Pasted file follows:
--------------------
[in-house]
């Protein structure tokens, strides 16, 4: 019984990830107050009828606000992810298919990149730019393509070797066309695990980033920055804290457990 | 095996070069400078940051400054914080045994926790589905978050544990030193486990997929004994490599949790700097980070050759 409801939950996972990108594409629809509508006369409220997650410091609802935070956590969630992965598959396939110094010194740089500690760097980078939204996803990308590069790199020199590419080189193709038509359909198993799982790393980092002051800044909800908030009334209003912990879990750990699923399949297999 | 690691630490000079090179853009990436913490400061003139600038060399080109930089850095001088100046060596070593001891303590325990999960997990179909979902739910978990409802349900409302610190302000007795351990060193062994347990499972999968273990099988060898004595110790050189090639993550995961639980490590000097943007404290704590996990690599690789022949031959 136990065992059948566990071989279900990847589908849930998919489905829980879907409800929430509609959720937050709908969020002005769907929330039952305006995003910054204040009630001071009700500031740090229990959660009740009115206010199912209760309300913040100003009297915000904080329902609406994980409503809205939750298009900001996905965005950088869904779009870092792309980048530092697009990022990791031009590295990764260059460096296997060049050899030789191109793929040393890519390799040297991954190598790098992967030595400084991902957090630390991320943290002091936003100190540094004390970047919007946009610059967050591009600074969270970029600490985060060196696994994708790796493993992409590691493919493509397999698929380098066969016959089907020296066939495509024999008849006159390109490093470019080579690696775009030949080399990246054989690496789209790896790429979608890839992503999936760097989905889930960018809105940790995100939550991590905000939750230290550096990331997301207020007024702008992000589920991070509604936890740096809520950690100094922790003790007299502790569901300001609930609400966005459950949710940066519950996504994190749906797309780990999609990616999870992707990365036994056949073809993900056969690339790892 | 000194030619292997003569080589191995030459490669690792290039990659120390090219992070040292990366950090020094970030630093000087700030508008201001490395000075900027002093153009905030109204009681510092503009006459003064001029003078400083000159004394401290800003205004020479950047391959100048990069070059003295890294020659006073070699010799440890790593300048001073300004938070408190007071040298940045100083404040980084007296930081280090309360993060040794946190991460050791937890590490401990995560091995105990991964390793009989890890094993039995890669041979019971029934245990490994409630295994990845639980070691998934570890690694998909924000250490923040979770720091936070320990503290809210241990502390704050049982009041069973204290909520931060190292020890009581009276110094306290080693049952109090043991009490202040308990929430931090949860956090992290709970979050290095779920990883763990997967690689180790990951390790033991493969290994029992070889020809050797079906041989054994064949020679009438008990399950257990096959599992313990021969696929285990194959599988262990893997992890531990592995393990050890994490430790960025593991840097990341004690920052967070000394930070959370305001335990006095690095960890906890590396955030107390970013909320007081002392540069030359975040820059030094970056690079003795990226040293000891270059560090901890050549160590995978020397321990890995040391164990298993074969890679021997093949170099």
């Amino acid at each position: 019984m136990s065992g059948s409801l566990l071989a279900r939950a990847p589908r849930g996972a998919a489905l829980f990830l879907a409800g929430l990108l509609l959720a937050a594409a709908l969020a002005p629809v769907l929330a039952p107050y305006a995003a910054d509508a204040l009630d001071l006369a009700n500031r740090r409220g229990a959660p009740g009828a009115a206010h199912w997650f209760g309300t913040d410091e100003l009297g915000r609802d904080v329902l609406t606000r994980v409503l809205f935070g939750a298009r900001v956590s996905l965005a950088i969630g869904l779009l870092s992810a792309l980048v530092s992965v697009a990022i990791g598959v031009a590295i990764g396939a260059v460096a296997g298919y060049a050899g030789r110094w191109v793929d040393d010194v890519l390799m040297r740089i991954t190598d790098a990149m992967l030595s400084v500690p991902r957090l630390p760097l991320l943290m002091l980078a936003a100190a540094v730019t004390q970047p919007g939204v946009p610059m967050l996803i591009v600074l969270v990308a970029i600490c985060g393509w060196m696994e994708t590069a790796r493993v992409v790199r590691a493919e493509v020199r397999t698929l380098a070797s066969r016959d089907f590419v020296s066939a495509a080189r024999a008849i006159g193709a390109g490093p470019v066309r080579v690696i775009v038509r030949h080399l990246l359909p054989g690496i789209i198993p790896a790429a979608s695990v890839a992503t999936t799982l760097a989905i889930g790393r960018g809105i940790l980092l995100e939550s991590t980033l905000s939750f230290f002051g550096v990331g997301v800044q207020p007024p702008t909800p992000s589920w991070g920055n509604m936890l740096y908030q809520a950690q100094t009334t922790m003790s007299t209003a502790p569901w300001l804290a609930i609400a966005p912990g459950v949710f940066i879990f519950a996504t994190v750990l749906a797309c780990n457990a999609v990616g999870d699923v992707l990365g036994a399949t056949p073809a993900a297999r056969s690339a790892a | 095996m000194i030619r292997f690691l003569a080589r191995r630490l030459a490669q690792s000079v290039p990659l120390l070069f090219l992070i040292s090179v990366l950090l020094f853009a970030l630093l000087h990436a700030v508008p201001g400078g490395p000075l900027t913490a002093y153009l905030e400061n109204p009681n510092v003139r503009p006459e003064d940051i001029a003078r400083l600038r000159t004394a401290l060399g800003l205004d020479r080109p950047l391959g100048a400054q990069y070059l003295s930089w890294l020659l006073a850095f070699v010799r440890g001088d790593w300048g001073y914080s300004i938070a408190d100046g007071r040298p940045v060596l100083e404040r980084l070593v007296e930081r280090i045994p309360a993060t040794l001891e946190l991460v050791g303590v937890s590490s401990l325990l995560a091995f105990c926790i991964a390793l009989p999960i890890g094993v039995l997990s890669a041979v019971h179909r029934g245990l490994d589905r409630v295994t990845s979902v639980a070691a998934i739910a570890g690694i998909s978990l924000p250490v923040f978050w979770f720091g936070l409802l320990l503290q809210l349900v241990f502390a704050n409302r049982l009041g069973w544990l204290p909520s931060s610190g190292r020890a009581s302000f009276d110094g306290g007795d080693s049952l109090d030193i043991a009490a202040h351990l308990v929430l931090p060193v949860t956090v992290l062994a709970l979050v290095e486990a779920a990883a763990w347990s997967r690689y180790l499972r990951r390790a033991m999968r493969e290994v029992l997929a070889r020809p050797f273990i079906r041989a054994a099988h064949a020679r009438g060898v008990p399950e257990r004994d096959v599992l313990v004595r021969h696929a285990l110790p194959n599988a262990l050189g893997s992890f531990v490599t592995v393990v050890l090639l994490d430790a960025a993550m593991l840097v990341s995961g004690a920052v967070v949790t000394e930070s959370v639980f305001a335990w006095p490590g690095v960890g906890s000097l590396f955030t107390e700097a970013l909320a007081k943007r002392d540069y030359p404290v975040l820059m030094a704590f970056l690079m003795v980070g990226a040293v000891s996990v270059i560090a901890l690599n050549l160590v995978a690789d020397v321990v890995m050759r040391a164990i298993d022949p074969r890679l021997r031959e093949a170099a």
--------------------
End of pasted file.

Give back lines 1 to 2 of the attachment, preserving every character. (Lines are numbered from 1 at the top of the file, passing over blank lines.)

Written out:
[in-house]
């Protein structure tokens, strides 16, 4: 019984990830107050009828606000992810298919990149730019393509070797066309695990980033920055804290457990 | 095996070069400078940051400054914080045994926790589905978050544990030193486990997929004994490599949790700097980070050759 409801939950996972990108594409629809509508006369409220997650410091609802935070956590969630992965598959396939110094010194740089500690760097980078939204996803990308590069790199020199590419080189193709038509359909198993799982790393980092002051800044909800908030009334209003912990879990750990699923399949297999 | 690691630490000079090179853009990436913490400061003139600038060399080109930089850095001088100046060596070593001891303590325990999960997990179909979902739910978990409802349900409302610190302000007795351990060193062994347990499972999968273990099988060898004595110790050189090639993550995961639980490590000097943007404290704590996990690599690789022949031959 136990065992059948566990071989279900990847589908849930998919489905829980879907409800929430509609959720937050709908969020002005769907929330039952305006995003910054204040009630001071009700500031740090229990959660009740009115206010199912209760309300913040100003009297915000904080329902609406994980409503809205939750298009900001996905965005950088869904779009870092792309980048530092697009990022990791031009590295990764260059460096296997060049050899030789191109793929040393890519390799040297991954190598790098992967030595400084991902957090630390991320943290002091936003100190540094004390970047919007946009610059967050591009600074969270970029600490985060060196696994994708790796493993992409590691493919493509397999698929380098066969016959089907020296066939495509024999008849006159390109490093470019080579690696775009030949080399990246054989690496789209790896790429979608890839992503999936760097989905889930960018809105940790995100939550991590905000939750230290550096990331997301207020007024702008992000589920991070509604936890740096809520950690100094922790003790007299502790569901300001609930609400966005459950949710940066519950996504994190749906797309780990999609990616999870992707990365036994056949073809993900056969690339790892 | 000194030619292997003569080589191995030459490669690792290039990659120390090219992070040292990366950090020094970030630093000087700030508008201001490395000075900027002093153009905030109204009681510092503009006459003064001029003078400083000159004394401290800003205004020479950047391959100048990069070059003295890294020659006073070699010799440890790593300048001073300004938070408190007071040298940045100083404040980084007296930081280090309360993060040794946190991460050791937890590490401990995560091995105990991964390793009989890890094993039995890669041979019971029934245990490994409630295994990845639980070691998934570890690694998909924000250490923040979770720091936070320990503290809210241990502390704050049982009041069973204290909520931060190292020890009581009276110094306290080693049952109090043991009490202040308990929430931090949860956090992290709970979050290095779920990883763990997967690689180790990951390790033991493969290994029992070889020809050797079906041989054994064949020679009438008990399950257990096959599992313990021969696929285990194959599988262990893997992890531990592995393990050890994490430790960025593991840097990341004690920052967070000394930070959370305001335990006095690095960890906890590396955030107390970013909320007081002392540069030359975040820059030094970056690079003795990226040293000891270059560090901890050549160590995978020397321990890995040391164990298993074969890679021997093949170099």